The most useful tone of voice guides include:

4. A visual language guide

What does your brand look like? I’ll go ahead and assume that you’ve got your brand standards guide locked in, but how does that translate to social?

Much like the brand voice guide, the visual language gives everyone the same foundation to build from. Are you always beautiful and polished, or fun and friendly? Do you use high contrast, bright colours or pale, faded photo editing? Your audience craves consistency, and your team may have a variety of different people creating for it, so a strong visual language benefits everyone involved.

The best visual guides aren’t long, drawn out documents. They include just a few things: Colours, examples of images, any specific photo treatment and any icons that your brand uses. The document makes it so much easier for your team to not only work together but to bring on contractors, work with new people and even to experiment with new channels and formats.

5. A channel plan

Maybe the quickest path to social media success is focus on a single set of channels, complete with an intention for each.

Are you using YouTube to inspire, to educate or to be entertaining? What about Instagram, is the goal to drive traffic or to build community?

This part of the toolkit should be developed in deep collaboration with the people who know and interact with your customers the most often, and it will be the thing that they refer back to when planning each new initiative.

Accounts that are built for traffic are run very different than ones that exist to recruit talent, or drive brand loyalty. A useful channel plan defines the essential channels, it defines the purpose and goal for each, and it leaves space for the team to be exploring new formats, channels and possibilities.

6. A crisis management plan

The eye of the storm is the worst time to be making decisions about who is responsible for what and how you’ll reply to the crisis. An effective crisis management plan can’t possibly account for every hypothetical storm that could come up, but it does address a few important things that your team will need.

First, every great crisis plan starts by grounding the reader in the bigger picture. It forces her/him to take a deep breath and be objective about what’s going on. Open the plan with a reminder of why they signed up for the job in the first place, and what you’re achieving together.

Next, provide a list of support and when each person in the support list should be contacted. When should they use their judgment? When is it necessary to call their managers? The executive team? When is it essential that the CEO knows what’s up no matter what time of day or night it happens?

Removing ambiguity is one of the greatest gifts that you can give to your team in that moment.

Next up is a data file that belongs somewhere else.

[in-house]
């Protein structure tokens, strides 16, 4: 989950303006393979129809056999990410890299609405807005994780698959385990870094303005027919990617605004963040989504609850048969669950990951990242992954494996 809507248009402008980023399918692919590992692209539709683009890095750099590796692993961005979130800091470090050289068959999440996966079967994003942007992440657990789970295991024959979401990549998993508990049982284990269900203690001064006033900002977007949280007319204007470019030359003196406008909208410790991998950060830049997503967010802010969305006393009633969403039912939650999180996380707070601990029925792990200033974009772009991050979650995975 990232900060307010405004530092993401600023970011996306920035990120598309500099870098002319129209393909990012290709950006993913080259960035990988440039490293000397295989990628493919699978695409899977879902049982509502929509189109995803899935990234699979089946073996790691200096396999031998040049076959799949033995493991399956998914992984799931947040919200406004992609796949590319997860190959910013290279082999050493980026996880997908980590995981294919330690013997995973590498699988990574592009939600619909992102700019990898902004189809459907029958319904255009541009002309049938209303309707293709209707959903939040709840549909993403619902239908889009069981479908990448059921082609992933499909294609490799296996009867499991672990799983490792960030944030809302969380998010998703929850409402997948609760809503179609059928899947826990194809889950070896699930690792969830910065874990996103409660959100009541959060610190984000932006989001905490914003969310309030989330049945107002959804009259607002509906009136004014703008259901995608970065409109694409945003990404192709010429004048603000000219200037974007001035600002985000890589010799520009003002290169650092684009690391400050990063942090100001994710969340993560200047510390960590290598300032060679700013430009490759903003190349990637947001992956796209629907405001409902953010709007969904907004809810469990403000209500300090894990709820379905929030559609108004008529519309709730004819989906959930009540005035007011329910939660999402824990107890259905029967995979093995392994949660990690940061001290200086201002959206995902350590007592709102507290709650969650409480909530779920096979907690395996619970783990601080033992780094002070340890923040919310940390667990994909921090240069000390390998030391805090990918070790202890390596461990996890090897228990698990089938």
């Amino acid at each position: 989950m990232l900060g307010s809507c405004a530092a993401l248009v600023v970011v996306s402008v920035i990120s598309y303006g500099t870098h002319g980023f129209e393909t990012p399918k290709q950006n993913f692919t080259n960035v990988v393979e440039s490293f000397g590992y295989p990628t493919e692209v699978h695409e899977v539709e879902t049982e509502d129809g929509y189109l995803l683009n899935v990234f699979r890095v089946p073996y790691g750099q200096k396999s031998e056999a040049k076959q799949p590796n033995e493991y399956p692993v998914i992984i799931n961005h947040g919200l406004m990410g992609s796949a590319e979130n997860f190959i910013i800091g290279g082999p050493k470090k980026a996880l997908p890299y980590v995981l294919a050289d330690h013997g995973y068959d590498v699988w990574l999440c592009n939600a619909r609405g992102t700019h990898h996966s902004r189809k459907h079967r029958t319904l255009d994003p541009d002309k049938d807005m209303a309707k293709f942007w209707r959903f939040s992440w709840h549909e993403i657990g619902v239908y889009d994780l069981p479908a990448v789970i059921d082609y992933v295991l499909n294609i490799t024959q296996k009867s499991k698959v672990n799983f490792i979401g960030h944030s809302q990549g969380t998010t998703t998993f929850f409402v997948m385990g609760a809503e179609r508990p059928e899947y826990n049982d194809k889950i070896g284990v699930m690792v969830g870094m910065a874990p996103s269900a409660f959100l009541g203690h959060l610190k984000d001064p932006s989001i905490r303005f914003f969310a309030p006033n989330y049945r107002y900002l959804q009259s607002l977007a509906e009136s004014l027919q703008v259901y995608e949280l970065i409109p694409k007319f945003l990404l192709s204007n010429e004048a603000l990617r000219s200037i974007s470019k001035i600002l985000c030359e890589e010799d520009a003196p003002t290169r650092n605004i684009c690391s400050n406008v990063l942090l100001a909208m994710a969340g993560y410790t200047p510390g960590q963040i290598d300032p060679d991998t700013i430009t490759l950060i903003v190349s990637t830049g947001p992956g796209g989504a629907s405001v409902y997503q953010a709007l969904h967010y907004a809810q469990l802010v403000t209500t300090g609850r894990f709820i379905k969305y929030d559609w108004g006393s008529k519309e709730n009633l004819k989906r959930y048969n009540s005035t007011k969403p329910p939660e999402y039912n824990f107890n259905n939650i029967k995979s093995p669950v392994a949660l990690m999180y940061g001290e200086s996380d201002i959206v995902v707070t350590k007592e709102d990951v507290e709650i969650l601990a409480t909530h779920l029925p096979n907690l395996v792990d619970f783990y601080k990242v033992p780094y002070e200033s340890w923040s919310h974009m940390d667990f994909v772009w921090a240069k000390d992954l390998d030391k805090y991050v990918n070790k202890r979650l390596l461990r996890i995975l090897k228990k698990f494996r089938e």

Finally, list out all of the possible crises that are foreseeable for your brand or industry. Crisis will happen to just about everyone, and a lot of them can be predicted: Will you be protested by an interest group? Will a supplier or partner go rogue and offend a lot of people? What about your executive team, what if one or more of them get caught up in some bad press? Just about every social media crisis has happened to plenty of companies plenty of times before. Learn from them, plan ahead and set your team up to be successful in the moment when they are the ones under the microscope.

Putting it all together

Sustainable social media success is the result of a solid foundation, clearly defined direction and a well equipped team. Even if you are the same person responsible for strategy, budgeting and execution, give yourself the gift of clarity by setting aside some time to create the six elements above. While finding that time may seem difficult now, investing in your toolkit now will save you chunks of time nearly every day long into the future -guaranteeing significant returns on time saved and productivity, not to mention the elevated quality and consistency that you’ll be able to produce.

Part 3 – The Software


If this guide is useful to you, the I’d love to have you on the Social Brief list so that you get the rest – every Monday I send a piece like this out to our community. To be included, just enter your work email address in the box below. If you know more people who could benefit from this series, send them the link to this post, and if you’d like to talk about how my team and I can help you in your process of setting your organization up for success, shoot me an email: I look forward to hearing from you.